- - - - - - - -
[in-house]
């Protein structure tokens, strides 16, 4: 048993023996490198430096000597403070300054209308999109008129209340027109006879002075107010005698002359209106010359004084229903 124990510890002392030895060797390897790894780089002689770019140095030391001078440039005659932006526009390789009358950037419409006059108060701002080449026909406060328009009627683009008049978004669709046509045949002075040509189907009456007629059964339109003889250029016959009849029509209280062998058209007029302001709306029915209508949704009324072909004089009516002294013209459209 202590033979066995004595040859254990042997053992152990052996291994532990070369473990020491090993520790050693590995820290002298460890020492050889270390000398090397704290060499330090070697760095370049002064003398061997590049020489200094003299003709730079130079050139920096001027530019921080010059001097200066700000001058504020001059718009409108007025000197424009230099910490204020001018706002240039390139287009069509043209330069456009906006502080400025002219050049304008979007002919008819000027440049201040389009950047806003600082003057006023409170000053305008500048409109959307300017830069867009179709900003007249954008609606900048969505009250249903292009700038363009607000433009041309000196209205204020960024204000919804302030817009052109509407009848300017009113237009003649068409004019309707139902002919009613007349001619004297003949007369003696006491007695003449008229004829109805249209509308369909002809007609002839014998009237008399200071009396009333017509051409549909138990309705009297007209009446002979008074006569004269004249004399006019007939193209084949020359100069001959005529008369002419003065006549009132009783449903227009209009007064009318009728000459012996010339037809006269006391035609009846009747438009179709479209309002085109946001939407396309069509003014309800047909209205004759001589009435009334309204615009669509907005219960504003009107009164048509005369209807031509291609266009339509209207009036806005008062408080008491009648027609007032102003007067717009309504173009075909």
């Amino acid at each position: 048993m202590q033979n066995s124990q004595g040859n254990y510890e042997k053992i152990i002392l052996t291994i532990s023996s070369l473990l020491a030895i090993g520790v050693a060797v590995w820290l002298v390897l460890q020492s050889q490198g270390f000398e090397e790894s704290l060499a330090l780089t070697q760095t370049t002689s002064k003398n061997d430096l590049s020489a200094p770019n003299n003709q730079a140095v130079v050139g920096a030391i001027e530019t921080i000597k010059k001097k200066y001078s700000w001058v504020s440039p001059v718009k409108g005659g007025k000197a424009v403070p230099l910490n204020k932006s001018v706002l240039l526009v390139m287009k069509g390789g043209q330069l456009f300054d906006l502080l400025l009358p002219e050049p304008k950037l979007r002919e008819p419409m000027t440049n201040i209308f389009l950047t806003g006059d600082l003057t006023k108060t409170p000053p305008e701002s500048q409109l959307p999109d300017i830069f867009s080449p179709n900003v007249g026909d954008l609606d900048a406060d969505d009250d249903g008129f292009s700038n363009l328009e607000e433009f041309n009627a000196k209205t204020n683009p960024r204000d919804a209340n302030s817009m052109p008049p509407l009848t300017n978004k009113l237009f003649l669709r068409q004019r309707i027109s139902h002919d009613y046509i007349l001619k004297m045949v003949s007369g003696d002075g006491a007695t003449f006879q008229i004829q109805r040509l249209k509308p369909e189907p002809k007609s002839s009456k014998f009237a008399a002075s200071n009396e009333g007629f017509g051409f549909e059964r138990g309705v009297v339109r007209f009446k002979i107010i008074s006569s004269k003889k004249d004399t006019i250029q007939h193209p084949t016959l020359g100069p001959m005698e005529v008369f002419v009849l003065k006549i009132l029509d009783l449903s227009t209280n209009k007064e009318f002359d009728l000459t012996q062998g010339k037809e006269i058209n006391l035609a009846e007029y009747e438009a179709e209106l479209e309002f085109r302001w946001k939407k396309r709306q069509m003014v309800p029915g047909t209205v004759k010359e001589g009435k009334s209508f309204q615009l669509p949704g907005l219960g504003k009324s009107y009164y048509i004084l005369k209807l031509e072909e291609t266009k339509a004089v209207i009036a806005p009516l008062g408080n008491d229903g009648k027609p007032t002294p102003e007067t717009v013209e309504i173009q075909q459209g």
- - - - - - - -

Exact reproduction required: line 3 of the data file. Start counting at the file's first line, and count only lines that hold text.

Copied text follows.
């Amino acid at each position: 048993m202590q033979n066995s124990q004595g040859n254990y510890e042997k053992i152990i002392l052996t291994i532990s023996s070369l473990l020491a030895i090993g520790v050693a060797v590995w820290l002298v390897l460890q020492s050889q490198g270390f000398e090397e790894s704290l060499a330090l780089t070697q760095t370049t002689s002064k003398n061997d430096l590049s020489a200094p770019n003299n003709q730079a140095v130079v050139g920096a030391i001027e530019t921080i000597k010059k001097k200066y001078s700000w001058v504020s440039p001059v718009k409108g005659g007025k000197a424009v403070p230099l910490n204020k932006s001018v706002l240039l526009v390139m287009k069509g390789g043209q330069l456009f300054d906006l502080l400025l009358p002219e050049p304008k950037l979007r002919e008819p419409m000027t440049n201040i209308f389009l950047t806003g006059d600082l003057t006023k108060t409170p000053p305008e701002s500048q409109l959307p999109d300017i830069f867009s080449p179709n900003v007249g026909d954008l609606d900048a406060d969505d009250d249903g008129f292009s700038n363009l328009e607000e433009f041309n009627a000196k209205t204020n683009p960024r204000d919804a209340n302030s817009m052109p008049p509407l009848t300017n978004k009113l237009f003649l669709r068409q004019r309707i027109s139902h002919d009613y046509i007349l001619k004297m045949v003949s007369g003696d002075g006491a007695t003449f006879q008229i004829q109805r040509l249209k509308p369909e189907p002809k007609s002839s009456k014998f009237a008399a002075s200071n009396e009333g007629f017509g051409f549909e059964r138990g309705v009297v339109r007209f009446k002979i107010i008074s006569s004269k003889k004249d004399t006019i250029q007939h193209p084949t016959l020359g100069p001959m005698e005529v008369f002419v009849l003065k006549i009132l029509d009783l449903s227009t209280n209009k007064e009318f002359d009728l000459t012996q062998g010339k037809e006269i058209n006391l035609a009846e007029y009747e438009a179709e209106l479209e309002f085109r302001w946001k939407k396309r709306q069509m003014v309800p029915g047909t209205v004759k010359e001589g009435k009334s209508f309204q615009l669509p949704g907005l219960g504003k009324s009107y009164y048509i004084l005369k209807l031509e072909e291609t266009k339509a004089v209207i009036a806005p009516l008062g408080n008491d229903g009648k027609p007032t002294p102003e007067t717009v013209e309504i173009q075909q459209g």